3. It has some truly lovely songs but the one thing that always stays with me is Mahipal’s mini-dress! I wonder if the costume choice was dictated by his figure? The women all seem to be in Indian dresses.

  4. This has to be one of the most `huh, what?!’ Hindi movies I’ve ever seen – the giant mushrooms, the coloured tinfoil globe, the disembodied head, the sorceress (and her real form!) plus the guardian of the Parasmani – they’re all so delightfully amatuerish :-)). A must-see movie, I’d say, even if only for the absolute unbelievableness of it. And the songs, of course: superb!

  5. when I saw the movie as a child, I was totally bowled over by it.
    is it the same movei, where there is sort of sex change? Jayant to Jayanti or vice versa? or is that another film?
    Early LP music is always great, lots of joi de vivre (?)
    looking forward to part II.

  6. FiLMiNDiA: Ah, I have never seen that. Thanks for the info :)

    Mike: Mahipal does not wear lipstick (or at least not much)…but he still looks too pretty or something to be very manly.

    bollyviewer: The songs are gorgeous, I really really like them. Who knows where costume ideas come from? Certainly I do not :) He is wearing pajamas underneath the short skirt, though, unlike Dharmendra years later in Dharam-Veer.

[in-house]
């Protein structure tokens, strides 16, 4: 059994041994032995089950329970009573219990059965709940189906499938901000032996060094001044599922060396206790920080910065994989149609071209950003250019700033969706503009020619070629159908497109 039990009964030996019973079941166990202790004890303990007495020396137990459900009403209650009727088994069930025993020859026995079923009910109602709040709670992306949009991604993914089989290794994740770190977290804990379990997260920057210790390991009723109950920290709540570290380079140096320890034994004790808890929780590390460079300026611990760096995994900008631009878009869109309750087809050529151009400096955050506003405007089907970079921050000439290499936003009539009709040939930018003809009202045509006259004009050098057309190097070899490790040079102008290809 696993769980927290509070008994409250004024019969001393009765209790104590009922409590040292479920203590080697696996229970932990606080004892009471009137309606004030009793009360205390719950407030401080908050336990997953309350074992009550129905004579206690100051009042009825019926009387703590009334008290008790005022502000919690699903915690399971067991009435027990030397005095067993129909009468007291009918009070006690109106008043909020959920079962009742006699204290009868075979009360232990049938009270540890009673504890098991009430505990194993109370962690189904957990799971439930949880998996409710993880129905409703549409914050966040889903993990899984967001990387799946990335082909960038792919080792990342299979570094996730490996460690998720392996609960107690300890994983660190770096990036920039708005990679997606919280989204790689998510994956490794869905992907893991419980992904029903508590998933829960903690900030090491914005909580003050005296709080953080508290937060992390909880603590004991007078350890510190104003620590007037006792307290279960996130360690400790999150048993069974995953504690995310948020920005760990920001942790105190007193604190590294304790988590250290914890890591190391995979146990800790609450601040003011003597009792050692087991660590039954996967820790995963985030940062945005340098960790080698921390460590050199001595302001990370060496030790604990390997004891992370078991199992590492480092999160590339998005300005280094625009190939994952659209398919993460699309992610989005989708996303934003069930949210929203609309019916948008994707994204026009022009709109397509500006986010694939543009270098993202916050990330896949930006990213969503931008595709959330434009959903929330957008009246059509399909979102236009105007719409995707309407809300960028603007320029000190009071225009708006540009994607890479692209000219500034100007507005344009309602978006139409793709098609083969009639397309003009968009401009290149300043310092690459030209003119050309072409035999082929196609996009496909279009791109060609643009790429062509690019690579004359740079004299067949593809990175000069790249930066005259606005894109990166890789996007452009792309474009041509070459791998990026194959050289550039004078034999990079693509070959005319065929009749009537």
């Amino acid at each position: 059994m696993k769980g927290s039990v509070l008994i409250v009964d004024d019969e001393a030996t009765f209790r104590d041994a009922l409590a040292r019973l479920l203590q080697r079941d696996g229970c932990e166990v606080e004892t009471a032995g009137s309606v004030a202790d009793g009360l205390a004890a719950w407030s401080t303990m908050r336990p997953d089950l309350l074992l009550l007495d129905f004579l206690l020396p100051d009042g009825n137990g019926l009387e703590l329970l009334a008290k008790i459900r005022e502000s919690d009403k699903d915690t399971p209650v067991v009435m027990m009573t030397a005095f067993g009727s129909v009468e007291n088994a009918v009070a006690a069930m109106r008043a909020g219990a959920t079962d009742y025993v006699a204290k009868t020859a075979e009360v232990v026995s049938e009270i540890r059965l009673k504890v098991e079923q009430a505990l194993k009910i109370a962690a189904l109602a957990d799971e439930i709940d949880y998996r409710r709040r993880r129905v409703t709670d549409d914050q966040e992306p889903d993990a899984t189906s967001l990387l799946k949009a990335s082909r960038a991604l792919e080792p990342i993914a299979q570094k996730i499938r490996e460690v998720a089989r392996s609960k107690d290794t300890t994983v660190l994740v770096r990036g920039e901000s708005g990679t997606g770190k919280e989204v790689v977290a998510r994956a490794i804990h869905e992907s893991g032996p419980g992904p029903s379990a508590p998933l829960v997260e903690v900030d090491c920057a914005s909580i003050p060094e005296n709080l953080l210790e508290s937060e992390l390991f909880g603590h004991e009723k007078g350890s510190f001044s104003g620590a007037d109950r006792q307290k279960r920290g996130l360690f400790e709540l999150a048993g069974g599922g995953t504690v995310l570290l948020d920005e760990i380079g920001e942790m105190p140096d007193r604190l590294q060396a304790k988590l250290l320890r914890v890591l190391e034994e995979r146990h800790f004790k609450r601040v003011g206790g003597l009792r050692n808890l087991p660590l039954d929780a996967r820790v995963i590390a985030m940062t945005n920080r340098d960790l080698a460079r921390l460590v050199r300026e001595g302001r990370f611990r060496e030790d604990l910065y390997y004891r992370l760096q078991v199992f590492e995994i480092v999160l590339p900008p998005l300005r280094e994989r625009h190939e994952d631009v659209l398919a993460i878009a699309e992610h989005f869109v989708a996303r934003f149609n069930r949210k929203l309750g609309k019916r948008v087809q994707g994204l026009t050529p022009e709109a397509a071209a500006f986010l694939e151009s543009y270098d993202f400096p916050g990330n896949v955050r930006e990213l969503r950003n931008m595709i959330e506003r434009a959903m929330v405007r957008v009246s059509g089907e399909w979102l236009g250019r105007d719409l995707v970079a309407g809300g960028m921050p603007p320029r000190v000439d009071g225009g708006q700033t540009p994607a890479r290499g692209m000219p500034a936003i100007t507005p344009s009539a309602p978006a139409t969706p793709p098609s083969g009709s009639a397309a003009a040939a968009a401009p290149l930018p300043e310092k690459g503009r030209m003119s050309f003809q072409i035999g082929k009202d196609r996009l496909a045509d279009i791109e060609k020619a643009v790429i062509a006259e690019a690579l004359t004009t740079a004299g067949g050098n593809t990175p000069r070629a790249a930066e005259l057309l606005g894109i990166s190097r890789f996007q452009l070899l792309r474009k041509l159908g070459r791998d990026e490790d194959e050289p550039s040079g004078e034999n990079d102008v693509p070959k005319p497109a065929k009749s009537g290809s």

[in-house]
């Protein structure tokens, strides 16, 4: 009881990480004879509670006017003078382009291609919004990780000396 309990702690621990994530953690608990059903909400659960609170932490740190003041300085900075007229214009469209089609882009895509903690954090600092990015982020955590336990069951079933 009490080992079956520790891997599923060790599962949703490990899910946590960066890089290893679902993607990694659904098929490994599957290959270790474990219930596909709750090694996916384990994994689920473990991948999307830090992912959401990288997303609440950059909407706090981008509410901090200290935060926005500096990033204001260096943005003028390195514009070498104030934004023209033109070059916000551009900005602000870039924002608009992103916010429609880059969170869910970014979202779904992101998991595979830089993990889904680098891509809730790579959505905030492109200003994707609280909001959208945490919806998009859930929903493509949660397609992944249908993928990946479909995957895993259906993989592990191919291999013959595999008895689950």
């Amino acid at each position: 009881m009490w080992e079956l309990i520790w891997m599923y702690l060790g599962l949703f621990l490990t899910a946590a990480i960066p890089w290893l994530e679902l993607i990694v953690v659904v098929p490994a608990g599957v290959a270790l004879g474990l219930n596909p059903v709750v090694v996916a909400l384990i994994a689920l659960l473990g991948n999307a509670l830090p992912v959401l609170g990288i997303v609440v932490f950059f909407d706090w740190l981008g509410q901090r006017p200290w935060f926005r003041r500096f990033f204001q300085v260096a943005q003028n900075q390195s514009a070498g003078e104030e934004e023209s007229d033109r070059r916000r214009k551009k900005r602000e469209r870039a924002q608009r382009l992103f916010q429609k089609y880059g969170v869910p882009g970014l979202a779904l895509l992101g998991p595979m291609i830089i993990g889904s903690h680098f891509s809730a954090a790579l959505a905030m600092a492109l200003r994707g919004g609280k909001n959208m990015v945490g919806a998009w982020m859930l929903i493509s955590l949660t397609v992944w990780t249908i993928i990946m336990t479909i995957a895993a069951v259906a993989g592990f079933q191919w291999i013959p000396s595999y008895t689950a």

dustedoff: Yes, it’s a crazy one! So much fun.

    harvey: No, there is no sex change, only Tipu pretending to be a woman. Part 2 coming right up!

  7. Then it must have been another film.
    I remember the dialogue clearly.
    – What’s your name?
    – Jayant.
    – Jayant?
    – no, I meant Jayanti.

    Can’t remember the name of the moview.
    If I remember I’ll tell you.

  8. 1. The giant rolling stone -The scene where the giant stone rolls down was also seen in one of the Indiana Jones movie. Wonder where they got it from – could it have been Parasmani.

    2. The Skirt – Prithviraj Kapoor wore it for “Sikander’, Have seen all our macho stars – Dara Singh, Dharmendra etc wearing it. I think this is the Bollywood Roman-Julius Ceaser look. I dont know who carried it off the best.

  9. Mike: Mahipal does not wear lipstick (or at least not much)…but he still looks too pretty or something to be very manly.

  10. The Senapathi is Manher Desai, the Maharani is Naazi, the Maharaj is Uma Dutt and the adoptive Father “Baba’ is Jugal Kishore. Jeevan Kala is Rupa’s co-dancer in the song “Hansta Hua”.

  11. memsaab, I should have read your review first before writing my post. Your screen caps make me want to watch the movie again, even though I know, in my heart of hearts that I’m going to regret it! And I still wonder why the movie was half B&W and half colour.

  12. Yes, indeed it is a budget issue. The celluloid films had to be imported, got them processed and printed abroad. Even a lavish movie like Mughal-e-Azam had just four reels in colour, two before the interval and two before the close. Both had excellent songs, first Pyar kiya to darna kya and at the end, Jab raat hai aise matwali to subah ka aalam kya hoga. It is believed that K Asif had shot the coloured parts in B/W too in case the prints did not come out good.

  13. Don’t think the sorceress is Jeevankala. She is a dancer. also one of the songs hansta hua was co-sung by kamal barot.